Friday, December 02, 2011

A Steady Stream

I didn't realize that it was an issue, but the NYS Racing and Wagering Board approved the continuation of online video streaming of thoroughbred and harness races in New York through 2012. Authorization for streaming would have expired on December 22. Of course, it took the closure of NYCOTB to finally bring it about. The law had stated that NYRA could stream only if all the OTB's could as well, and it took a look into the abyss to finally bring it about. Soon afterwards, NYRA obtained agreement with out-of-state tracks to stream their races, and in-state harness tracks followed shortly thereafter.

This story reminds me that the one year anniversary of the closing of NYCOTB passed without much fanfare or notice [updated - actually jumping the gun here, it closed last Dec 8]. I'd guess that streaming has a fair amount to do with how little it seems to be missed; even, as far as NYRA was concerned, before Resorts World opened.

NYRA alone saw a major boost in its account wagering program, known as NYRA Rewards. Its year-to-date figures show that the Internet handle is $79.6 million. That’s up 195% from the $26.9 million that was wagered via the internet during the same period in 2010. The total NYRA Rewards handle — which includes telephone-account wagering and at-track betting via accounts — is $206 million this year, as opposed to the $107 million for the same period last year. [Metropolis]
The purse increases that will result from the slots money will impact racing far beyond New York, as Jennie Rees noted the other day in the Louisville Courier Journal:
Stalls might not be as hard to get next year with no Breeders’ Cup here and a likely stream of horses heading to New York for slots-fattened purses that will dwarf Churchill’s.
..let’s see what purse Aqueduct provides in 2012 for its Remsen and Demoiselle for 2-year-olds; both were $200,000. It’s going to be increasingly tough for Churchill to compete for the best horses.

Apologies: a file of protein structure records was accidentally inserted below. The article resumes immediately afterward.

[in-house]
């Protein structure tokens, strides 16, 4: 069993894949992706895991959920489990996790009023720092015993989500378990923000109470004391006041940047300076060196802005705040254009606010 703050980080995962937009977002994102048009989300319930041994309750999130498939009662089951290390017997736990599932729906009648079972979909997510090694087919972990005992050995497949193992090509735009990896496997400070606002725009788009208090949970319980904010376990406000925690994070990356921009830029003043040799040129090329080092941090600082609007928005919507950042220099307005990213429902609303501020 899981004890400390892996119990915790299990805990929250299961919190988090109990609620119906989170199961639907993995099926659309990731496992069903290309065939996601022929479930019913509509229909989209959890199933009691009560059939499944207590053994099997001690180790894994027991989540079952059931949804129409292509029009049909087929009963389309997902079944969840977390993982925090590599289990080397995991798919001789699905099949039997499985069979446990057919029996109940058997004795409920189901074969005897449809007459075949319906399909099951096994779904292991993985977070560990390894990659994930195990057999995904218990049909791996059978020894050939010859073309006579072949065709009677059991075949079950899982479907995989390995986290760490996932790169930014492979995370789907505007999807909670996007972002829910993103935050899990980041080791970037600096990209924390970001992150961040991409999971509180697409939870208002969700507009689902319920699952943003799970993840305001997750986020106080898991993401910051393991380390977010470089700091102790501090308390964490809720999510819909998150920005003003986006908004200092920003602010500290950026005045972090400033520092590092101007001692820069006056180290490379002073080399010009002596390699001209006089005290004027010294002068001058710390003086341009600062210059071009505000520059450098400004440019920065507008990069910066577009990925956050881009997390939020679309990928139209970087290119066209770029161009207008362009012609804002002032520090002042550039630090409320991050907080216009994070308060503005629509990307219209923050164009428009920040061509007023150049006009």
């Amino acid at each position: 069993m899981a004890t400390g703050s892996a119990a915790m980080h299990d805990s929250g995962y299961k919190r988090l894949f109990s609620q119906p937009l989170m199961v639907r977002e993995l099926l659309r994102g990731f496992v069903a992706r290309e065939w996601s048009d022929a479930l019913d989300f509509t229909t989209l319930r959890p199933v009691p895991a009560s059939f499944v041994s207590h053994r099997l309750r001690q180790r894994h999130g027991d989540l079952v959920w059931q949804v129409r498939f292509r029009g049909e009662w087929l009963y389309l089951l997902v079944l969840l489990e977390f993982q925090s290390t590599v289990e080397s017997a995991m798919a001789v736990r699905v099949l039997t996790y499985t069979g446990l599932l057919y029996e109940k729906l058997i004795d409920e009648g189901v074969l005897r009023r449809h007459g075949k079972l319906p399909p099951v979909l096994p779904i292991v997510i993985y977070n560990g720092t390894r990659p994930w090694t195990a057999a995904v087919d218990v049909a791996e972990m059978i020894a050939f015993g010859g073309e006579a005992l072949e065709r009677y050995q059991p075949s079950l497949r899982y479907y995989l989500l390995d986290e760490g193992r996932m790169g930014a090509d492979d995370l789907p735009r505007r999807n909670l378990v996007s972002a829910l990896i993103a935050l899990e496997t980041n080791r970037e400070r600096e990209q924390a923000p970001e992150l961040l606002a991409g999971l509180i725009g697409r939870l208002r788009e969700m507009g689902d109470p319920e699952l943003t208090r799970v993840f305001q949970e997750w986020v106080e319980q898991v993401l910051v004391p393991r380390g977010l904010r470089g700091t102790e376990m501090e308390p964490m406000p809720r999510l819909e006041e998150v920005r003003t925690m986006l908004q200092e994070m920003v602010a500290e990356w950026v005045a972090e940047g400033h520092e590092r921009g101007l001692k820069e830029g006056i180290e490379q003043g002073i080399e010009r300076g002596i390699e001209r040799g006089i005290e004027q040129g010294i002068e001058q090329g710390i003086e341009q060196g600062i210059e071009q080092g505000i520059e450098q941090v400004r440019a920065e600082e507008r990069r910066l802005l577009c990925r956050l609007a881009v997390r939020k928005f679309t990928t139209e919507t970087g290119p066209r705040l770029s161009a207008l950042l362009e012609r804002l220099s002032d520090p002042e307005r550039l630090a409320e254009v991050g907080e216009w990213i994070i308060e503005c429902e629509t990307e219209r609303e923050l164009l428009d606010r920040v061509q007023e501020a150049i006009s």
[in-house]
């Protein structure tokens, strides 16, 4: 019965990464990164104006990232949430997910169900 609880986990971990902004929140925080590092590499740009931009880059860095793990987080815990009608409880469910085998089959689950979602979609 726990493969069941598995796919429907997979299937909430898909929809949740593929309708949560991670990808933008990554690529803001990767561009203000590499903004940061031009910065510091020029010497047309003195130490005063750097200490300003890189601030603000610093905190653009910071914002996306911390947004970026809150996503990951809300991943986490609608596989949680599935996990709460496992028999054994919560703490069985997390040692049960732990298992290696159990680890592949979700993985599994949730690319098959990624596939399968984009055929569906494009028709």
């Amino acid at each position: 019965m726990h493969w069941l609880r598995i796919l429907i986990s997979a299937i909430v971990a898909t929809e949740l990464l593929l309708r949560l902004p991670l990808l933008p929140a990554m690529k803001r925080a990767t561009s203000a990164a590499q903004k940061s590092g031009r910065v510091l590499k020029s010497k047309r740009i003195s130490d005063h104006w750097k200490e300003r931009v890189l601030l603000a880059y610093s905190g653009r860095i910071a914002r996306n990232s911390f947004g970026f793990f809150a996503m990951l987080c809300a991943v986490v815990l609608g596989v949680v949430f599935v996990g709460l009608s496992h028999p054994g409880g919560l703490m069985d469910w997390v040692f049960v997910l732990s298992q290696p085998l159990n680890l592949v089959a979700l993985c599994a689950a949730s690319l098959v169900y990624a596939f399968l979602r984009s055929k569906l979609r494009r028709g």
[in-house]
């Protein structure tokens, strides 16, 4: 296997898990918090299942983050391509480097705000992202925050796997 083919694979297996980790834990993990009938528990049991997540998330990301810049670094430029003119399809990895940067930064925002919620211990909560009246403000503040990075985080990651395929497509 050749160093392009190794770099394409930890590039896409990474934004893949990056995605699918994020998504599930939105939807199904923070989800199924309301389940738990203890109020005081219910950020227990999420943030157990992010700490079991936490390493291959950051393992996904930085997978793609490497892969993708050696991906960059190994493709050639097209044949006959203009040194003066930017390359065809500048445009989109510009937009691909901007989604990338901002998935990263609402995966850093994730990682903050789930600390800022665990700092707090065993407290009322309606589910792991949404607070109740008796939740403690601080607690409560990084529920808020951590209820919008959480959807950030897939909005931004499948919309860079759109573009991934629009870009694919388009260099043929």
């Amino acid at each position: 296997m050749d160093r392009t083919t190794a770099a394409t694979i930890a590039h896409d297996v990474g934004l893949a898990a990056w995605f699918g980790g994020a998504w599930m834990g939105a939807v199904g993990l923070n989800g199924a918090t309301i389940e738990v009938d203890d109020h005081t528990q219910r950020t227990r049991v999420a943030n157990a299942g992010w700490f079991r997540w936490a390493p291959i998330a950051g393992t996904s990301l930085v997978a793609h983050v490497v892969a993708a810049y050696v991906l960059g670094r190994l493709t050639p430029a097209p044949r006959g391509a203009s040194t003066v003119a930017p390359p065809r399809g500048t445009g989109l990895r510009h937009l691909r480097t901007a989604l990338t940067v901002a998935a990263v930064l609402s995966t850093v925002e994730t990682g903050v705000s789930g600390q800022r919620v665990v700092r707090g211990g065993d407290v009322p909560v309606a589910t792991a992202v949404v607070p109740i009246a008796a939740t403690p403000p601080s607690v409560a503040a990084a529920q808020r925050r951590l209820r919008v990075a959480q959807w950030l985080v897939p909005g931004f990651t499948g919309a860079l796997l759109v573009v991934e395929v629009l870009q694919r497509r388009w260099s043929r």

Interesting dueling op-ed pieces the other day in the Atlanta Journal Constitution for and against horse racing in Georgia. One, titled Horse racing a good bet for Ga., is by State Rep. Harry Geisinger, a Republican who introduced the bill. And he rather oversimplifies things, and twists the facts as well.
Let’s get the “gambling” issue out of the way. This amendment does not allow for casinos, dog racing, slot machines or Elvis wedding chapels. All of that can stay in Vegas. So what makes pari-mutuel wagering different from gambling?

In simple terms, when you gamble, you are betting against the “house,” and the odds are stacked against you. With pari-mutuel, you are betting against the other bettors in each race. If you bet $1 on a horse, the “track” will take 18 cents to operate the track, pay taxes, purses to the horses and other overhead, while you share 82 cents with each of the other bettors.
For one thing, a lot of horseplayers would be happy with an 18% takeout if it applied to all wagers. But, as you may know, the takeout by the casino "house" is actually far lower than those at the tracks.

The opposing opinion piece, Gambling Leads to Dire Results, was authored by the second vice president of the Georgia Baptist Convention. So you might guess what's coming next.
Gambling creates a climate with a concept that one can strike it rich based on luck, rather than work and personal responsibility. The providence of God and personal accountability are overlooked with an aggressive campaign to entice people to depend upon luck for their success.
I thought that luckiness was close to Godliness, or something like that? Guess not.

Tuesday, November 29, 2011

Odds and Ends

Bigger purses, more stakes for three-year olds this winter and spring, as reported by David Grening in the Form. The Withers, once a backdoor route to the Preakness and eliminated last year, is back as what they want me to call a 'Derby prep,' but really as an early-February prep for the Gotham and the Wood. Not sure really why a race would retain its graded status after taking a hiatus, but it's a Grade 3 and therefore a means to an end for Derby hopefuls.